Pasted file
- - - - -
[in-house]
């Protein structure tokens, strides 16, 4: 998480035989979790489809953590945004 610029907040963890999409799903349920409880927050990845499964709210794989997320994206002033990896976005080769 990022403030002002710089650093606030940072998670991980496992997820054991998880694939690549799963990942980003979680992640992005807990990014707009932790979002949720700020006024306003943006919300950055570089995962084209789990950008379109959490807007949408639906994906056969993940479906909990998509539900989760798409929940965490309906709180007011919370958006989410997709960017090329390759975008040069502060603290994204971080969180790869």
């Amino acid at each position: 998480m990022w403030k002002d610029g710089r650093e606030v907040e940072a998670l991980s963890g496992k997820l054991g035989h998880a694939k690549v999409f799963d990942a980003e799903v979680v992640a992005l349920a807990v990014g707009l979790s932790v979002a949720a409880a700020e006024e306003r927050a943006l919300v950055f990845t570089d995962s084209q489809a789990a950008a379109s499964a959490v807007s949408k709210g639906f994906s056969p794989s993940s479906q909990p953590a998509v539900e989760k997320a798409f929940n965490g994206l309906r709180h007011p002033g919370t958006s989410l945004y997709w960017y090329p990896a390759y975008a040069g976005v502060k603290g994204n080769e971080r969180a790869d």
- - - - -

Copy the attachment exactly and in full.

[in-house]
């Protein structure tokens, strides 16, 4: 998480035989979790489809953590945004 610029907040963890999409799903349920409880927050990845499964709210794989997320994206002033990896976005080769 990022403030002002710089650093606030940072998670991980496992997820054991998880694939690549799963990942980003979680992640992005807990990014707009932790979002949720700020006024306003943006919300950055570089995962084209789990950008379109959490807007949408639906994906056969993940479906909990998509539900989760798409929940965490309906709180007011919370958006989410997709960017090329390759975008040069502060603290994204971080969180790869």
């Amino acid at each position: 998480m990022w403030k002002d610029g710089r650093e606030v907040e940072a998670l991980s963890g496992k997820l054991g035989h998880a694939k690549v999409f799963d990942a980003e799903v979680v992640a992005l349920a807990v990014g707009l979790s932790v979002a949720a409880a700020e006024e306003r927050a943006l919300v950055f990845t570089d995962s084209q489809a789990a950008a379109s499964a959490v807007s949408k709210g639906f994906s056969p794989s993940s479906q909990p953590a998509v539900e989760k997320a798409f929940n965490g994206l309906r709180h007011p002033g919370t958006s989410l945004y997709w960017y090329p990896a390759y975008a040069g976005v502060k603290g994204n080769e971080r969180a790869d």